Mencken on Puritan suspicion

Here Mencken is lamenting the state of a particular strand of American literature:

“What ails it, intrinsically, is a dearth of intellectual audacity and of aesthetic passion. Running through it, and characterizing the work of almost every man and woman producing it, there is an unescapable suggestion of the old Puritan suspicion of the fine arts as such – of the doctrine that they offer fit asylum for good citizens only when some ulterior and superior purpose is carried into them. This purpose, naturally enough, most commonly shows a moral tinge. The aim of poetry, it appears, is to fill the mind with lofty thoughts – not to give it joy, but to give it a grand and somewhat gaudy sense of virtue. The essay is a weapon against the degenerate tendencies of the age. The novel, properly conceived, is a means of uplifting the spirit; its aim is to inspire, not merely to satisfy the low curiosity of man in man. The Puritan, of course, is not entirely devoid of aesthetic feeling. He has a taste for good form; he responds to style; he is even capable of something approaching a purely aesthetic emotion. But he fears this aesthetic emotion as an insinuating distraction from his chief business in life: the sober consideration of the all-important problem of conduct. Art is a temptation, a seduction, a Lorelei, and the Good Man may safely have traffic with it only when it is broken to moral uses – in other words, when its innocence is pumped out of it, and it is purged of gusto.”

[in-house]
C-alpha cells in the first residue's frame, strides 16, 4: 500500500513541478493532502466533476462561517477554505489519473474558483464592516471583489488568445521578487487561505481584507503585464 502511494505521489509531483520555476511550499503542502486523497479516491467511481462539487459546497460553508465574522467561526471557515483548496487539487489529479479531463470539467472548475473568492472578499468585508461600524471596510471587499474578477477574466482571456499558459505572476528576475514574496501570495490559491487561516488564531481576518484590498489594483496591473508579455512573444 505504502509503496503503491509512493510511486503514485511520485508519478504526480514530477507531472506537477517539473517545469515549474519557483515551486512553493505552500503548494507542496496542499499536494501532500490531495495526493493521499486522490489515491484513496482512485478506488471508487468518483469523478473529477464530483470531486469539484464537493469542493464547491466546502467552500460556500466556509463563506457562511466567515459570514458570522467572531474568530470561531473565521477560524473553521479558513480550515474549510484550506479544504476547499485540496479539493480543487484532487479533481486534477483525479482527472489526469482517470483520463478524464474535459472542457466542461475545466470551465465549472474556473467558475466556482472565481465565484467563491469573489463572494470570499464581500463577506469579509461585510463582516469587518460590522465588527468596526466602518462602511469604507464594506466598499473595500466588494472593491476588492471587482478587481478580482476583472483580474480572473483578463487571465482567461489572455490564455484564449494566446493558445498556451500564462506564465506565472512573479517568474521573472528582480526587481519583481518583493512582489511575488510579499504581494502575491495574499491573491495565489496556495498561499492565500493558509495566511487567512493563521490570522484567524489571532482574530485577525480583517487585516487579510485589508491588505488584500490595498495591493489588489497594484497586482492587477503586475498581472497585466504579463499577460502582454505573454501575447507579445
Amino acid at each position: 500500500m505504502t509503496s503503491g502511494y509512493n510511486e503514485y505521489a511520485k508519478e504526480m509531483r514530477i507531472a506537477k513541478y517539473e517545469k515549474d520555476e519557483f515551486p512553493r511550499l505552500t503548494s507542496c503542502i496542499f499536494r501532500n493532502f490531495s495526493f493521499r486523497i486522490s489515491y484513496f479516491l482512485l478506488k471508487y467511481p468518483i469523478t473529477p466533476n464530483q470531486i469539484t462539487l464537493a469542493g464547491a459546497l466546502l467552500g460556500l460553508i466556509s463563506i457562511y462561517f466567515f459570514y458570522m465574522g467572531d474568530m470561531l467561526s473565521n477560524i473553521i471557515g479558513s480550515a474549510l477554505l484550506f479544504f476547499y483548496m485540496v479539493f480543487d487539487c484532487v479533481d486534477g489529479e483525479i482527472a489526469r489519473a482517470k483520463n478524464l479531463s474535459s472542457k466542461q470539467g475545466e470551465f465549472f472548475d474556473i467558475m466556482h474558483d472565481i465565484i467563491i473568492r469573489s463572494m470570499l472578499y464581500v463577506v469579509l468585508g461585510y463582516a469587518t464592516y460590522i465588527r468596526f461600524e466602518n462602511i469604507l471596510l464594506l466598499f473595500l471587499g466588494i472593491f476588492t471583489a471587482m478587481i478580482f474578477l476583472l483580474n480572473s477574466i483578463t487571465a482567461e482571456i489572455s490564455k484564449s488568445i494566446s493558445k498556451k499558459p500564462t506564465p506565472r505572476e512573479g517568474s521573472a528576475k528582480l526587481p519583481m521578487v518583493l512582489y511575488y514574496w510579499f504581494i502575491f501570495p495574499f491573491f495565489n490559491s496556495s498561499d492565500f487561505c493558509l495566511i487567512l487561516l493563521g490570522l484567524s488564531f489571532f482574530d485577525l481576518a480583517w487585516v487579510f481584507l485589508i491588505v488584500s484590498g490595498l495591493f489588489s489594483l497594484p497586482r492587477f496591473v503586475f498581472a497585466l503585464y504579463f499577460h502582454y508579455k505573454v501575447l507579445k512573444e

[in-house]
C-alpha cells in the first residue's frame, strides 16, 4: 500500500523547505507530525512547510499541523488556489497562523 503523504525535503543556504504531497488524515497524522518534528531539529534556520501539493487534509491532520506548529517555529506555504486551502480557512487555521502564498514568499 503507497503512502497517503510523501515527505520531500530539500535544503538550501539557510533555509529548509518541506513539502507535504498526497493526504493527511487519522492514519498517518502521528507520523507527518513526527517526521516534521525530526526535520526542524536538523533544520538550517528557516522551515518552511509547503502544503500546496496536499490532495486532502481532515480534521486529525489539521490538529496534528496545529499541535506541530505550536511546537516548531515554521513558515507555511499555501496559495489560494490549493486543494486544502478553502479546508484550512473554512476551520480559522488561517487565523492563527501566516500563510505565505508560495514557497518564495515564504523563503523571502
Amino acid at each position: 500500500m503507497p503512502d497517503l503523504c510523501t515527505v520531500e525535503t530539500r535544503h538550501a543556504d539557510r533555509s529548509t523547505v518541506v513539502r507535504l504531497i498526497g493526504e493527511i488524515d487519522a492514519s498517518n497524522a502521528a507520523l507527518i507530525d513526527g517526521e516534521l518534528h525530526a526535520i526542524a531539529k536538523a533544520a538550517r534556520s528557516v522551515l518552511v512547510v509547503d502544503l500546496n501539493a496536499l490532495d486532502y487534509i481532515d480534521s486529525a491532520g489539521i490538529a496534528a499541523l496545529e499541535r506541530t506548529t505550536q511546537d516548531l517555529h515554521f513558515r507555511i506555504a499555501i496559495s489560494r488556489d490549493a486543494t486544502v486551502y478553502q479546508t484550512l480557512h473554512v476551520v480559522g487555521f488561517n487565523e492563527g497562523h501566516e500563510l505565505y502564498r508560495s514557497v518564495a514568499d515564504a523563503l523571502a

Category: From the Dead Thinkers Comment »

Comments are closed.

Back to top